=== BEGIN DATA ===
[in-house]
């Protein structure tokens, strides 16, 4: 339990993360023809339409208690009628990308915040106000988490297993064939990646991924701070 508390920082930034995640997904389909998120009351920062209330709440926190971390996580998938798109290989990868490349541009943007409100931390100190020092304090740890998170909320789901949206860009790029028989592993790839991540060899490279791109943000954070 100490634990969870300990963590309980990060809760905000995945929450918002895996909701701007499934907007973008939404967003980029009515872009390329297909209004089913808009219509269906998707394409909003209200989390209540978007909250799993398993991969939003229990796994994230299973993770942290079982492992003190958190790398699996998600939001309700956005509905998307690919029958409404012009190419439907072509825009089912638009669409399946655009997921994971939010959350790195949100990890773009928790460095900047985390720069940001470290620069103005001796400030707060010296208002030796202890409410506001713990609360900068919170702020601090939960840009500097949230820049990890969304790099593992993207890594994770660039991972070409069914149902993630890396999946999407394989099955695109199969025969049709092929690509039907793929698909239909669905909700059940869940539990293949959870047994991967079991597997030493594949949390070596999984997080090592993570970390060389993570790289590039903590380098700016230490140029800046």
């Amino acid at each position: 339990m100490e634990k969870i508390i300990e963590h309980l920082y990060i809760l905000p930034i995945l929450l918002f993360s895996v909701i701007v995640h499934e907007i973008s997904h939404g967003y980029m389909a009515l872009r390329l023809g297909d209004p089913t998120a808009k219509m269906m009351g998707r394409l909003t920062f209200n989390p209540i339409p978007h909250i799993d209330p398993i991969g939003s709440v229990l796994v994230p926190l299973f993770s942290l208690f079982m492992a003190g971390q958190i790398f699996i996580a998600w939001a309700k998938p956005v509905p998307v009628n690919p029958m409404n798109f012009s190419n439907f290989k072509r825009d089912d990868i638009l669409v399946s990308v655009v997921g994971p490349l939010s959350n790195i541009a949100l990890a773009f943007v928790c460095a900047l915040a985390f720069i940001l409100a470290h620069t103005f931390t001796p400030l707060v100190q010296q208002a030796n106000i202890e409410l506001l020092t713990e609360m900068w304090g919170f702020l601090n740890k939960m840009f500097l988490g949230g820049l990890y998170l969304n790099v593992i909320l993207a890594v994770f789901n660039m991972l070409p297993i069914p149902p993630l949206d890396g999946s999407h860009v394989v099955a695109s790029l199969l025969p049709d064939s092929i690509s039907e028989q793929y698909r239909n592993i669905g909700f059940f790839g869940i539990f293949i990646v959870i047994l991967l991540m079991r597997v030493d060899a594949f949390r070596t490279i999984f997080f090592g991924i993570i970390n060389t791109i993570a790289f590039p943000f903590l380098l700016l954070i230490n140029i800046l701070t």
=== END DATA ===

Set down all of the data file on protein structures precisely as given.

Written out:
[in-house]
């Protein structure tokens, strides 16, 4: 339990993360023809339409208690009628990308915040106000988490297993064939990646991924701070 508390920082930034995640997904389909998120009351920062209330709440926190971390996580998938798109290989990868490349541009943007409100931390100190020092304090740890998170909320789901949206860009790029028989592993790839991540060899490279791109943000954070 100490634990969870300990963590309980990060809760905000995945929450918002895996909701701007499934907007973008939404967003980029009515872009390329297909209004089913808009219509269906998707394409909003209200989390209540978007909250799993398993991969939003229990796994994230299973993770942290079982492992003190958190790398699996998600939001309700956005509905998307690919029958409404012009190419439907072509825009089912638009669409399946655009997921994971939010959350790195949100990890773009928790460095900047985390720069940001470290620069103005001796400030707060010296208002030796202890409410506001713990609360900068919170702020601090939960840009500097949230820049990890969304790099593992993207890594994770660039991972070409069914149902993630890396999946999407394989099955695109199969025969049709092929690509039907793929698909239909669905909700059940869940539990293949959870047994991967079991597997030493594949949390070596999984997080090592993570970390060389993570790289590039903590380098700016230490140029800046």
């Amino acid at each position: 339990m100490e634990k969870i508390i300990e963590h309980l920082y990060i809760l905000p930034i995945l929450l918002f993360s895996v909701i701007v995640h499934e907007i973008s997904h939404g967003y980029m389909a009515l872009r390329l023809g297909d209004p089913t998120a808009k219509m269906m009351g998707r394409l909003t920062f209200n989390p209540i339409p978007h909250i799993d209330p398993i991969g939003s709440v229990l796994v994230p926190l299973f993770s942290l208690f079982m492992a003190g971390q958190i790398f699996i996580a998600w939001a309700k998938p956005v509905p998307v009628n690919p029958m409404n798109f012009s190419n439907f290989k072509r825009d089912d990868i638009l669409v399946s990308v655009v997921g994971p490349l939010s959350n790195i541009a949100l990890a773009f943007v928790c460095a900047l915040a985390f720069i940001l409100a470290h620069t103005f931390t001796p400030l707060v100190q010296q208002a030796n106000i202890e409410l506001l020092t713990e609360m900068w304090g919170f702020l601090n740890k939960m840009f500097l988490g949230g820049l990890y998170l969304n790099v593992i909320l993207a890594v994770f789901n660039m991972l070409p297993i069914p149902p993630l949206d890396g999946s999407h860009v394989v099955a695109s790029l199969l025969p049709d064939s092929i690509s039907e028989q793929y698909r239909n592993i669905g909700f059940f790839g869940i539990f293949i990646v959870i047994l991967l991540m079991r597997v030493d060899a594949f949390r070596t490279i999984f997080f090592g991924i993570i970390n060389t791109i993570a790289f590039p943000f903590l380098l700016l954070i230490n140029i800046l701070t």